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loud on planet x review


In 2005, Harmonix and Activision created and released an experimental happening of a video game. It was a video game emphasizing sounds and music. That music would be a playlist of licensed songs in the genre of Rock and Roll,  many of which were quite popular and familiar. The gameplay mechanic would involve a series of colored buttons that the player would have to hit in order to build a score and keep the song going. Finally, it all wrapped around a plastic guitar-shaped controller. This was the beginning of the phenomenon known as Guitar Hero.

Guitar Hero kicked off a revolution in games, creating a multitude of games within its franchise and inspiring competing titles, such as EA Games’ RockBand franchise. This phenomenon brought in thousands of gamers to play and created many competitions. Perhaps, it’s the greatest contribution was the opening of the music world to an entirely different culture. The culture of music and gaming didn’t collide but shook hands and got to know each other. It is because of this that video games, like Loud On Planet X, have been able to happen.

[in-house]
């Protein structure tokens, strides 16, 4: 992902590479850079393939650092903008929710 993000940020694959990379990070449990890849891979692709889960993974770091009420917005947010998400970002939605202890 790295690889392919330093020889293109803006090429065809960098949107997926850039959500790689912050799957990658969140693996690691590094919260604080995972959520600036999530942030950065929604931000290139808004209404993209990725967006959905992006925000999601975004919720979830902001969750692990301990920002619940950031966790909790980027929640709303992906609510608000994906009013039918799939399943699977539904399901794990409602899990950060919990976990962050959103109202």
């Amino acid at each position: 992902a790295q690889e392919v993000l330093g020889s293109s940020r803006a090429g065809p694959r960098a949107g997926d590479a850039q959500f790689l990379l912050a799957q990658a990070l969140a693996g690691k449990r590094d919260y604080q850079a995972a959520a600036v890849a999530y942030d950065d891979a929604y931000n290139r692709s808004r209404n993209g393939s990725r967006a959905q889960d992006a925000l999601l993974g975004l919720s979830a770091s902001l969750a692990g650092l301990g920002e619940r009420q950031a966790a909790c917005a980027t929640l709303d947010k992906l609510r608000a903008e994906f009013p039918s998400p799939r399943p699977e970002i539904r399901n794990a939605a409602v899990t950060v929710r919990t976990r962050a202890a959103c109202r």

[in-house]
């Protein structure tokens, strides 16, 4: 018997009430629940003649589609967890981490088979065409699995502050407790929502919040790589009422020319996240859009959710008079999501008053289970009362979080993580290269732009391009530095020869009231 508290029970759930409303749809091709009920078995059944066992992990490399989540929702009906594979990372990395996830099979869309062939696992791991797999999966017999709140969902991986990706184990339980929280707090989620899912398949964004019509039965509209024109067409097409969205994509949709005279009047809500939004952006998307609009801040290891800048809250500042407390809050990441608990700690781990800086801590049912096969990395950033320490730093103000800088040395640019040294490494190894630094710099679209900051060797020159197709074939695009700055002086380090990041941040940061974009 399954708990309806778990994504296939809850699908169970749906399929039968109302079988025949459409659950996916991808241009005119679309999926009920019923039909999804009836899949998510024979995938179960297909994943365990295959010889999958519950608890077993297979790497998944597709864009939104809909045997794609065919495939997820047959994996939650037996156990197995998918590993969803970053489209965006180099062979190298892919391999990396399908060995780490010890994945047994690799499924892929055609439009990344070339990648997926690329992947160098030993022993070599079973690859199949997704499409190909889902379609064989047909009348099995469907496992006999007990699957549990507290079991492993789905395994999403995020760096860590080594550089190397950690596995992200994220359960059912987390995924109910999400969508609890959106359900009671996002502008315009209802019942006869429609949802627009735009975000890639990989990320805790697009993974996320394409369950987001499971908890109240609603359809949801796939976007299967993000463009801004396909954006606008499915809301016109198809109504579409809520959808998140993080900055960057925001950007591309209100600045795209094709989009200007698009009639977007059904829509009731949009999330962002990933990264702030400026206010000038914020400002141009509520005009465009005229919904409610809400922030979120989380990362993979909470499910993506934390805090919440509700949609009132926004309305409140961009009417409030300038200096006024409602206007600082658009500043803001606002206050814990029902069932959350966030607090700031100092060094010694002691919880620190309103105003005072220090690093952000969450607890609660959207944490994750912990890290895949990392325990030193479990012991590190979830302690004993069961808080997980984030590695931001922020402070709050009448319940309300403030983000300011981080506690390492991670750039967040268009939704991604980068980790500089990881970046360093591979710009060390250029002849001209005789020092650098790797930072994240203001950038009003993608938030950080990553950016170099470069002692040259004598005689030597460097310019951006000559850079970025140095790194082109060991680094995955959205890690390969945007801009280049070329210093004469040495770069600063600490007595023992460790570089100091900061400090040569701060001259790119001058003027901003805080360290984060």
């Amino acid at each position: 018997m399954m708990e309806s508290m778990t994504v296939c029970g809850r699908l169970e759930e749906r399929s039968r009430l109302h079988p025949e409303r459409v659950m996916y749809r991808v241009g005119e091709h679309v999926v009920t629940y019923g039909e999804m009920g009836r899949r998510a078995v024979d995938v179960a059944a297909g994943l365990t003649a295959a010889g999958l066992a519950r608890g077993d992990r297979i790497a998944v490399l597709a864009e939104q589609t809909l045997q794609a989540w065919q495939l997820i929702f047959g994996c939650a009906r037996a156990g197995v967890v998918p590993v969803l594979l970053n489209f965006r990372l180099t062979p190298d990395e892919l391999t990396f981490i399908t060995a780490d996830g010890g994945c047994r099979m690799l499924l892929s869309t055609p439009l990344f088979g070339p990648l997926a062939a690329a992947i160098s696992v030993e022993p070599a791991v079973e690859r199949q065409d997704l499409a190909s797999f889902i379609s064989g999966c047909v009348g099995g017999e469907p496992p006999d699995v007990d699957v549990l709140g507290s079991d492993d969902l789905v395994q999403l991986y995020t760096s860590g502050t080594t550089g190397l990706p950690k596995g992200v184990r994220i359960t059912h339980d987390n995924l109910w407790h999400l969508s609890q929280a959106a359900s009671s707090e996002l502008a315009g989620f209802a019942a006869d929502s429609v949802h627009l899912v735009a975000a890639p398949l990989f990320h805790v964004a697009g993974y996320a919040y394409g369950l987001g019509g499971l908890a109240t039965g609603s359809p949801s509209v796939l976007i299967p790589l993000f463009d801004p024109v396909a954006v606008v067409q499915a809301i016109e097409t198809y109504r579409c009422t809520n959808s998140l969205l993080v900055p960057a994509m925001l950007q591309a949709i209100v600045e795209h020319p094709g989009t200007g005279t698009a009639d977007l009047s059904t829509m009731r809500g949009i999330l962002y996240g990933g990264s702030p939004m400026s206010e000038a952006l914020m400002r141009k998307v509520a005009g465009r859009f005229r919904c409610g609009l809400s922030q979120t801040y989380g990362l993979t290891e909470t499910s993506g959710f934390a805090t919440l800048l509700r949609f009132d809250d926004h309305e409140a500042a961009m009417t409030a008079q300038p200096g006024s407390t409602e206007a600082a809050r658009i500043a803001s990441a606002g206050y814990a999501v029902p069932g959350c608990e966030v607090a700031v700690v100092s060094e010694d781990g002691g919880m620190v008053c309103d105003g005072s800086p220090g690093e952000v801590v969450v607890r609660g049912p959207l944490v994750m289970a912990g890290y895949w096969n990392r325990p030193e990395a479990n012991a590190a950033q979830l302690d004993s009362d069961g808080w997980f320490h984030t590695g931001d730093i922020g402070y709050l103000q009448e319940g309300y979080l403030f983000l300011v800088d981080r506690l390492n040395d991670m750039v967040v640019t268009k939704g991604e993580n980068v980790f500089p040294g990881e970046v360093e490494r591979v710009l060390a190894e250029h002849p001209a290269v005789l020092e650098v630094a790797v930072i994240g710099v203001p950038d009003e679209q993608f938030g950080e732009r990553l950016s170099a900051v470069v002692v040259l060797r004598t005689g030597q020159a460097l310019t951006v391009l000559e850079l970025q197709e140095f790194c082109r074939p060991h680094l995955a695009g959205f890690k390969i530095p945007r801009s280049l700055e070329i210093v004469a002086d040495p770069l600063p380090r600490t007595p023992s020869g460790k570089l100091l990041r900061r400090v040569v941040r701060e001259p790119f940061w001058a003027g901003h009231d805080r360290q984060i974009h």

As video gamers have now been exposed to learning more about different forms of music, this has allowed for different artists to be heard and for their stories to be shared. Loud On Planet X, brought to us from Pop Sandbox Productions and supported by the country of Canada, is the latest addition to the rhythm genre of video games, but highlights itself as an indie rhythm shooter. In Loud On Planet X, you aren’t simply just matching music rhythms, but using those beats to blast hostile aliens looking to crash your band. As a rhythm shooter, Loud On Planet X can best be described as a Space Invaders-like game with music.